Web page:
The important part of being a thought leader is speaking to your audience in the language they best understand. Whether you’re creating content guides or engaging with your followers on social media, using “their” language will encourage them to identify with your leadership. This is one of the key components which will also help you stand out from others and influence your followers naturally. While creating content (blog post, infographics etc), keep the target audience in mind and use the appropriate tone, vocabulary, and articulation for your audience. Use tools such as Atomic AI that help you build content that is commensurate with your the profile of your ideal audience.

8. Consistent

Building thought leadership is a long-term process and it requires you to be consistent with your efforts. If you want to be trusted source for your audience, you need to create valuable content and promote it via outreach campaigns. According to Hubspot, companies can boost their inbound leads and inbound traffic by publishing at least 9-15 high-quality articles per month.

9. Content

Apart from offering information-rich content, you can also use content curation as a tool for establishing leadership. Curating relevant, insightful and shareable content can help you bolster your position as an expert in your industry. When you provide your followers with useful news, tips & advice, case studies, and tools to empower them, it establishes your credibility. While curating content, be sure to cite trustworthy sources.

10. Social Media

The increased use of social media offers you a unique opportunity to connect with your audience. However, with limited time, it’s important to determine the most appropriate social media platform for building your thought leadership and get on with it. More importantly, you should remain active on your social media platforms and engage with your followers actively. Any digital marketing professional who is an active Twitter user may have noticed the difference between Neil Patel and Rand Fishkin in their engagement approaches. The bottomline is that you must reach out to your audience more often than not in order to inspire trust and credibility.

11. Show

The point of thought leadership is to demonstrate your expertise, not simply talk about it. Your trophy cabinet may be impressive, but it’s important to show how you’ve earned your accolades. If you’re an expert in Facebook advertising, don’t just talk about how much you know. Write an in-depth article (or two or three) tackling specific issues in the world of Facebook ads. Not only will be people be more interested in reading an article that could help them, but you’ll earn their trust by showing the proof of the pudding.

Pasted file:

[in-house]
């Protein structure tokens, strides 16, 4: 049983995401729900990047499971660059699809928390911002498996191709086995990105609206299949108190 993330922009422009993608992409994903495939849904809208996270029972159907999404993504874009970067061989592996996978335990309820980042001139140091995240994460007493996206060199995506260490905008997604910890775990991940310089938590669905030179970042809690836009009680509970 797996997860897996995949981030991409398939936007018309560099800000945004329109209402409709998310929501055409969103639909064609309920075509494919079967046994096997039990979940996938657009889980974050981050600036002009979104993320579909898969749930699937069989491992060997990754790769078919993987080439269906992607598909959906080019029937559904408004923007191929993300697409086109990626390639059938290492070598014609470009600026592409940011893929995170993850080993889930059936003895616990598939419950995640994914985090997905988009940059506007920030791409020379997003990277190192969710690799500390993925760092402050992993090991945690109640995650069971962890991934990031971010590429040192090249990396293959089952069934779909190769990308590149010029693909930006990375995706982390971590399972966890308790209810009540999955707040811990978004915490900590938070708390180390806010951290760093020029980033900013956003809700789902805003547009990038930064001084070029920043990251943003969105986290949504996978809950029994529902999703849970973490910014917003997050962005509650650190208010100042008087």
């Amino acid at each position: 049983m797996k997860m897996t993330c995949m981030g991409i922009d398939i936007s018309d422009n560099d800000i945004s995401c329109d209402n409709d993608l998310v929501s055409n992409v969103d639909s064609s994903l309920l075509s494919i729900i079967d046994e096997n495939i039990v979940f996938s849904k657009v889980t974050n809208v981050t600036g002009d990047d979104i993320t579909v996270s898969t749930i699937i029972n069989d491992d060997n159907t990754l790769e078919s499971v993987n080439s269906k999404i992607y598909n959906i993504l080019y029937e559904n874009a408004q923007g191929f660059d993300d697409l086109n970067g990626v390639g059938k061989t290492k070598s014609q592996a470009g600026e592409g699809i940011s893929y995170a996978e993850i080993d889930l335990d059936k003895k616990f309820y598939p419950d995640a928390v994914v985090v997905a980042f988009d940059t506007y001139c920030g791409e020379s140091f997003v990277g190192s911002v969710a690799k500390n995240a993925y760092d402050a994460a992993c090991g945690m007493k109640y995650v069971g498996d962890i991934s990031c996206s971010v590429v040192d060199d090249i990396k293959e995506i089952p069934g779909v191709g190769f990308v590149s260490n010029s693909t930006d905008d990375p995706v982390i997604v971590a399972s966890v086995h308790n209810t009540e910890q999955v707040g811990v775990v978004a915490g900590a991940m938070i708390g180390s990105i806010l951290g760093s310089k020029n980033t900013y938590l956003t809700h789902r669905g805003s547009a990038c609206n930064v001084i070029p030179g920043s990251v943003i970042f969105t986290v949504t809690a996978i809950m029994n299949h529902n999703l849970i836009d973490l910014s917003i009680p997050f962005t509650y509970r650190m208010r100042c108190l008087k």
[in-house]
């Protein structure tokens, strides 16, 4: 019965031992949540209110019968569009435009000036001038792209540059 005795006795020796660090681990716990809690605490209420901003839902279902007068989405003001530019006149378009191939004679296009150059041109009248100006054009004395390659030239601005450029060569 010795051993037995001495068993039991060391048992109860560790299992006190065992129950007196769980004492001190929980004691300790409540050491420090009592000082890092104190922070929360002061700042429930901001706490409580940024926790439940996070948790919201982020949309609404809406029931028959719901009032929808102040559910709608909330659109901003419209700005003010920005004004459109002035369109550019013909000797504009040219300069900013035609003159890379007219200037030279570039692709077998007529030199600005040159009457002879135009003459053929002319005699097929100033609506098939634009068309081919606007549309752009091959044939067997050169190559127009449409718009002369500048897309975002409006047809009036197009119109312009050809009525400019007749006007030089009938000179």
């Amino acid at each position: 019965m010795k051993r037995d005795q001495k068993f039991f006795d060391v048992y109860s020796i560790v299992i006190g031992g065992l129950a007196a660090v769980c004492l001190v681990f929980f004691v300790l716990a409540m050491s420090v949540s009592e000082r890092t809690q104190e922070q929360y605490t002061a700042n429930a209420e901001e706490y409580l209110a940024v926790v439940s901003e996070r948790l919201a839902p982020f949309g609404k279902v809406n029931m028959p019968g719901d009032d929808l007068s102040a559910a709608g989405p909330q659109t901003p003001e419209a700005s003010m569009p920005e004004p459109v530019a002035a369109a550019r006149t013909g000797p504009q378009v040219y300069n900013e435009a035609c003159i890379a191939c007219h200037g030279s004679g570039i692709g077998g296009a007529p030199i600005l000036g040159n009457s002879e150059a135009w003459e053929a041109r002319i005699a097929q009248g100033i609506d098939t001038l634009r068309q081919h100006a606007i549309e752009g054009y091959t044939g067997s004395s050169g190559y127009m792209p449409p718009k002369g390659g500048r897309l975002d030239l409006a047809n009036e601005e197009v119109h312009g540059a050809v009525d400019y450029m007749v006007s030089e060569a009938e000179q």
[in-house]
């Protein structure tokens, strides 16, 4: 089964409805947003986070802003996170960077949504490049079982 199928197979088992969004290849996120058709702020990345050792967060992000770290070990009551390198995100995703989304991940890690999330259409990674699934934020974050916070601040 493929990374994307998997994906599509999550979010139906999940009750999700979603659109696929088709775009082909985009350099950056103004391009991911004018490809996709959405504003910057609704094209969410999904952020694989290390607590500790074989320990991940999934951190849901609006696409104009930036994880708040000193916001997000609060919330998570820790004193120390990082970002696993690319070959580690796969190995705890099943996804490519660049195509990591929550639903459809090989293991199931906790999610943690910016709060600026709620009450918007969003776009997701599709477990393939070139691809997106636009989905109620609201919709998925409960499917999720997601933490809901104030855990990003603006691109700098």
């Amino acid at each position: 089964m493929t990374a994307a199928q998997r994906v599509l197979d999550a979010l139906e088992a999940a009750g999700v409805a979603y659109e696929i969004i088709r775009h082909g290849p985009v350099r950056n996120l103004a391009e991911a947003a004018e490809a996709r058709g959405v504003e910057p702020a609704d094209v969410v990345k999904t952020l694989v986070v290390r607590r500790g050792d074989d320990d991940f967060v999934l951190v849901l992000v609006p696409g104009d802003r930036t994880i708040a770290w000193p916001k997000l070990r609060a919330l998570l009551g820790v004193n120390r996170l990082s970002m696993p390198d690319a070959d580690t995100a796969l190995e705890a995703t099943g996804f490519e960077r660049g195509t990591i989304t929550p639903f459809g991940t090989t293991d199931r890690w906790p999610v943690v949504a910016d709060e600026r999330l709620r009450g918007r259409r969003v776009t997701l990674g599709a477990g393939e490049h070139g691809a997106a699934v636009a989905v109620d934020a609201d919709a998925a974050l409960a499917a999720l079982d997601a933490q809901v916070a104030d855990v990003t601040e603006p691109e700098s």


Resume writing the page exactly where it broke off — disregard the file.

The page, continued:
12. Provide

From spam emails to pyramid schemes to Nigerian princes who always seem to have millions of dollars to offer you, people are more skeptical than ever of online advertising. No matter how much you try to disguise an advertisement, don’t underestimate the general public’s ability to sniff out promotion from miles away. That’s why you should focus on being a genuine resource for potential customers. Your emails, social media channels and blog posts should constitute a gold mine of useful, actionable content for anyone interested in your field. This will encourage people to revisit your site, check out your other material and sign up for your email list.

13. Depth

Dig deep. Being a thought leader doesn’t mean knowing everything about every aspect of your field. It’s about being the go-to person in your particular niche, which can be very narrow. A single detailed, statistics-backed blog post will take you much farther than 10 vague, general ones. Instead of mass-producing articles to provide a constant stream of content, shift your focus and energy to creating thorough, comprehensive content that deals with a specific problem. This will drive traffic to your site and differentiate you from the thousands of similar sites on the internet.

14. Analyse

You might think you know what people want to know about, but the truth might surprise you. Often times, we get so caught up in our fields that we lose sight of what our clients — rather than our peers — want to know. Pay attention to your customers. Take note of what they’re asking on your social channels, and respond to their questions. Interview them to see what’s working for them and what they’d like to see more of. In addition to showing that you value your customers, this can give you ideas for your next blog post, social media post or product.

15. Dialogue